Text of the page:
1. patrickr Senior Member

    canada, english
    Does anyone have a link to some information so I can better understand the word and usage of 'tsu' in Quebecois french.

    For example, ça peux-tsu?

    thanks.
     
  2. Iznogoud

    Iznogoud Senior Member

    French - Canada
    The proper French for this would be "Cela ce peut-il?". "Tu" is often (mistakenly, as far as I'm concerned) added at the end of a sentence to transform it into an interrogation. So, the affirmation "ça se peut" becomes a questions if you say "ça se peut-tu?". That is typically Canadian, but there is an archaic equivalent in France which has "ti" instead of "tu" added at the end of the sentence. In any case, this formulation is only used in very relaxed conversational style.

    The other part of your question is related to the way many people in Québec pronounce a strong "s" or "z" after a "d" or "t" when it is followed by a vowel. It is not a mistake to do that in French, but it becomes one when it is exaggerated, which is often the case around here.
     
  3. patrickr Senior Member

    canada, english
    OK, cause i've seen it as tsu in 'apeak quebec'. So if I add tsu or tu as you say it makes it a question? even if the quesrion wouldn't have a 'you' in it?
     
  4. Iznogoud

    Iznogoud Senior Member

    French - Canada
    So, just to be clear, even though the "s" is pronounced (as in "tsu"), it is never written. And to answer your question, yes, adding "tu" after a verb in virtually any affirmative sentence transforms it into a question. Again, you'd never write it that way (unless you used the archaic French "ti"), you'd only hear it in (poor) conversation.
     
  5. patrickr Senior Member

    canada, english
    ok great. and there are no other use for tu in the 'tsu' sense?
     
  6. Sickduck Senior Member

    Montreal, Quebec (Canada)
    French - Canada
    Iznogoud, I think the question refers to tsu = tu sais [tsé] = you know. A lot of sentences in Québécois end with «tsé». A sort of oral tic, similar to «you know» or «like» in English.
     
  7. Iznogoud

    Iznogoud Senior Member

    French - Canada
    Good point, I hadn't thought of that.

    Again, you wouldn't write "tsé", you'd write "tu sais".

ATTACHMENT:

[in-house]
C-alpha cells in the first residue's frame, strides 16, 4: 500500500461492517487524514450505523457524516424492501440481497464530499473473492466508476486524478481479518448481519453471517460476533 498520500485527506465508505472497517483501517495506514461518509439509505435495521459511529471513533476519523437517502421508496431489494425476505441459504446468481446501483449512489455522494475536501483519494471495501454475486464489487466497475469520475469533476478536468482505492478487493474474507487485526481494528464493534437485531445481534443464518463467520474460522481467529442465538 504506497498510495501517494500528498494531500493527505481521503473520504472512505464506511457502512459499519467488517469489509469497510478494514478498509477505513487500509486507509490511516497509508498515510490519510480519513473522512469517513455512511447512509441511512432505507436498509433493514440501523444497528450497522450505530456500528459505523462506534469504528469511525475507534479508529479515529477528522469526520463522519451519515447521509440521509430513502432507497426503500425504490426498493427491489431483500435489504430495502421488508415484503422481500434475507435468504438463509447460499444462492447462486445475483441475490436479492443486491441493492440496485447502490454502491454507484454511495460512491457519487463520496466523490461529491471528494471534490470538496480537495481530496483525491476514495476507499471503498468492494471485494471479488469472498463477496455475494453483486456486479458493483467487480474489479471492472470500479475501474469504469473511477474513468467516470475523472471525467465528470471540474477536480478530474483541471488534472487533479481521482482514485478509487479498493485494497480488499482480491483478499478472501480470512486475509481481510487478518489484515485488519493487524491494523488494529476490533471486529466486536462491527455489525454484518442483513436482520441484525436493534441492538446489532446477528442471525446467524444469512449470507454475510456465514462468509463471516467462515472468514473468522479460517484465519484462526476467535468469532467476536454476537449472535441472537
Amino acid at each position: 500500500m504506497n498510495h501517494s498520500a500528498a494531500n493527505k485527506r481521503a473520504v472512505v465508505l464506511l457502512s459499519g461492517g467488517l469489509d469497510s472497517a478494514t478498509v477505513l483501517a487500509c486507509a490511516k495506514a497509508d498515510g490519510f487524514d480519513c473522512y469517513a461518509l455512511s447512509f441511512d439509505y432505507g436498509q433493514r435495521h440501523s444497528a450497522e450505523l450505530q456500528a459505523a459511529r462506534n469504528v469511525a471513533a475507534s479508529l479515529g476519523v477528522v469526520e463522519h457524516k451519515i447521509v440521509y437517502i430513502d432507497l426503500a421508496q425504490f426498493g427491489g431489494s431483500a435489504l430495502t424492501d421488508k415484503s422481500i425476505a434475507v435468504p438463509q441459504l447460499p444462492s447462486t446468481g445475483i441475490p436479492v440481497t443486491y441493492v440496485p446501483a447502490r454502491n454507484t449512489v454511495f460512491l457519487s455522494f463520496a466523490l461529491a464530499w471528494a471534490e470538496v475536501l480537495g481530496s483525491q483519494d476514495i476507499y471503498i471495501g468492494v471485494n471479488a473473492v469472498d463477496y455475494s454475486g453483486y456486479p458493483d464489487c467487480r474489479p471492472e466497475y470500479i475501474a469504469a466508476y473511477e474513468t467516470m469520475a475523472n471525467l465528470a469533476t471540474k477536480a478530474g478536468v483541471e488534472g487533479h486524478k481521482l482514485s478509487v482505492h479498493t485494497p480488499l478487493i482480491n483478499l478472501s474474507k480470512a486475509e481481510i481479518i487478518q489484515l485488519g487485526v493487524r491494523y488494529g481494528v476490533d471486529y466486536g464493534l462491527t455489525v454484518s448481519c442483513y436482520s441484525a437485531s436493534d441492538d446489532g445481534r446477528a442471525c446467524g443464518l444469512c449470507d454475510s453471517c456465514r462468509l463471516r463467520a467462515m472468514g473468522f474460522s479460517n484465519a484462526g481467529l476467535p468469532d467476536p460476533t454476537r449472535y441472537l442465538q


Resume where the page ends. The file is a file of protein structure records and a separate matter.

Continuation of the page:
8. [Marc] Senior Member

    French France
    And you'd never use it in france, I think... I didn't know that particularity (-ism ?), interesting...

    Marc
     
  9. charcholle Senior Member

    Bristol UK
    French France
    'tse' at the end of sentences is actually used, at least in the Loire and the Ardeche. It is used a lot there actually .. It is neither very correct nor very elegant though...!!
     
  10. patrickr Senior Member

    canada, english
    I don't think in the sense I'm using it means tu sais.

    t'as-tsu
    tu peux-tsu
    s'tu pour le vrai

    are some examples in speak quebec of this word.
     
  11. [Marc] Senior Member

    French France
    charcholle:
    Coment l'utilisez-vous ... ? Dans le sens de "sais-tu ?" "tu sais ?"
     
  12. Iznogoud

    Iznogoud Senior Member

    French - Canada

    Perfect examples of my original explanation.
     
  13. charcholle Senior Member

    Bristol UK
    French France
    oui c'est plus ou moins dans le sens de 'tu sais', mais c'est surtout utilise pour ponctuer, pour insister. Par exemple, "il y a le marche, j'ai du me garer au bout de la rue t'sais". 'T'sais' est utilise ici pour montrer que la personne n'est pas contente de s'etre garee au bout de la rue. Je pense que ca se rapproche du 'quoi' ajoute a la fin des phrases dans le Sud de la France.
    Je ne suis pas sure que mon explication soit tres claire...
     
  14. [Marc] Senior Member

    French France
    ça me va... je connaissais le "quoi", je m'en sers même parfois ;), mais le t'sais dans ce sens là... disons autre qu'interrogatif est plus nouveau. C'est marrant les habitudes locales...
     
  15. charcholle Senior Member

    Bristol UK
    French France
    Pour sur... ;)
     

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